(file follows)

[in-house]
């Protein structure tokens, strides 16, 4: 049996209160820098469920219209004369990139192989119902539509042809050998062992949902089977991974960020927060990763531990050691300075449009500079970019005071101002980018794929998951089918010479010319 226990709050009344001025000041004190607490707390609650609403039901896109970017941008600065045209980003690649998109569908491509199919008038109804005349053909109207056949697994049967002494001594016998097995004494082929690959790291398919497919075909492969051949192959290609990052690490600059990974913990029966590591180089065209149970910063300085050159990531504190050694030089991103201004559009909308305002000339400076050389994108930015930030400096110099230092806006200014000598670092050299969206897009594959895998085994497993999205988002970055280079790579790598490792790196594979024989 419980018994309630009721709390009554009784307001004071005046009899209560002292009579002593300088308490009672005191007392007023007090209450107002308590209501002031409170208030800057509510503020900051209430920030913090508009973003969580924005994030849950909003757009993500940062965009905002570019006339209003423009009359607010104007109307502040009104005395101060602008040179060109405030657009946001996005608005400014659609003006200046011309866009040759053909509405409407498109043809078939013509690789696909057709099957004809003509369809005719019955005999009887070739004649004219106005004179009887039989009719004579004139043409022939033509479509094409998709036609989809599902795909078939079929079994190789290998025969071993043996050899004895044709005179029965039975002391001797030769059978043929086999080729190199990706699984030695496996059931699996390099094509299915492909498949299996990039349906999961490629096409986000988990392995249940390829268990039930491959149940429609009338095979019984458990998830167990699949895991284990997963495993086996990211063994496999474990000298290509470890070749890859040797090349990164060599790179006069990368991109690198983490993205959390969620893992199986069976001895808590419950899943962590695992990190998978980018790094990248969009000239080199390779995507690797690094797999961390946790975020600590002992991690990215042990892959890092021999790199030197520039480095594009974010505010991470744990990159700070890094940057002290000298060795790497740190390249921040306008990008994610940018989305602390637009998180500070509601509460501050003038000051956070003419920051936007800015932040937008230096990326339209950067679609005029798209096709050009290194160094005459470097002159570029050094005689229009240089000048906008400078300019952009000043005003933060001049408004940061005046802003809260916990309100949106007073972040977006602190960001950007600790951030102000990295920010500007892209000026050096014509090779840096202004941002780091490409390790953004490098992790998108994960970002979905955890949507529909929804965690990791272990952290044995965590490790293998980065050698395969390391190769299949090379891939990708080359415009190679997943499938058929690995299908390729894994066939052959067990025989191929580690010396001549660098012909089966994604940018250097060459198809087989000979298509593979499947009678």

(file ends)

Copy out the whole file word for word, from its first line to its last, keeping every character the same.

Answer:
[in-house]
């Protein structure tokens, strides 16, 4: 049996209160820098469920219209004369990139192989119902539509042809050998062992949902089977991974960020927060990763531990050691300075449009500079970019005071101002980018794929998951089918010479010319 226990709050009344001025000041004190607490707390609650609403039901896109970017941008600065045209980003690649998109569908491509199919008038109804005349053909109207056949697994049967002494001594016998097995004494082929690959790291398919497919075909492969051949192959290609990052690490600059990974913990029966590591180089065209149970910063300085050159990531504190050694030089991103201004559009909308305002000339400076050389994108930015930030400096110099230092806006200014000598670092050299969206897009594959895998085994497993999205988002970055280079790579790598490792790196594979024989 419980018994309630009721709390009554009784307001004071005046009899209560002292009579002593300088308490009672005191007392007023007090209450107002308590209501002031409170208030800057509510503020900051209430920030913090508009973003969580924005994030849950909003757009993500940062965009905002570019006339209003423009009359607010104007109307502040009104005395101060602008040179060109405030657009946001996005608005400014659609003006200046011309866009040759053909509405409407498109043809078939013509690789696909057709099957004809003509369809005719019955005999009887070739004649004219106005004179009887039989009719004579004139043409022939033509479509094409998709036609989809599902795909078939079929079994190789290998025969071993043996050899004895044709005179029965039975002391001797030769059978043929086999080729190199990706699984030695496996059931699996390099094509299915492909498949299996990039349906999961490629096409986000988990392995249940390829268990039930491959149940429609009338095979019984458990998830167990699949895991284990997963495993086996990211063994496999474990000298290509470890070749890859040797090349990164060599790179006069990368991109690198983490993205959390969620893992199986069976001895808590419950899943962590695992990190998978980018790094990248969009000239080199390779995507690797690094797999961390946790975020600590002992991690990215042990892959890092021999790199030197520039480095594009974010505010991470744990990159700070890094940057002290000298060795790497740190390249921040306008990008994610940018989305602390637009998180500070509601509460501050003038000051956070003419920051936007800015932040937008230096990326339209950067679609005029798209096709050009290194160094005459470097002159570029050094005689229009240089000048906008400078300019952009000043005003933060001049408004940061005046802003809260916990309100949106007073972040977006602190960001950007600790951030102000990295920010500007892209000026050096014509090779840096202004941002780091490409390790953004490098992790998108994960970002979905955890949507529909929804965690990791272990952290044995965590490790293998980065050698395969390391190769299949090379891939990708080359415009190679997943499938058929690995299908390729894994066939052959067990025989191929580690010396001549660098012909089966994604940018250097060459198809087989000979298509593979499947009678």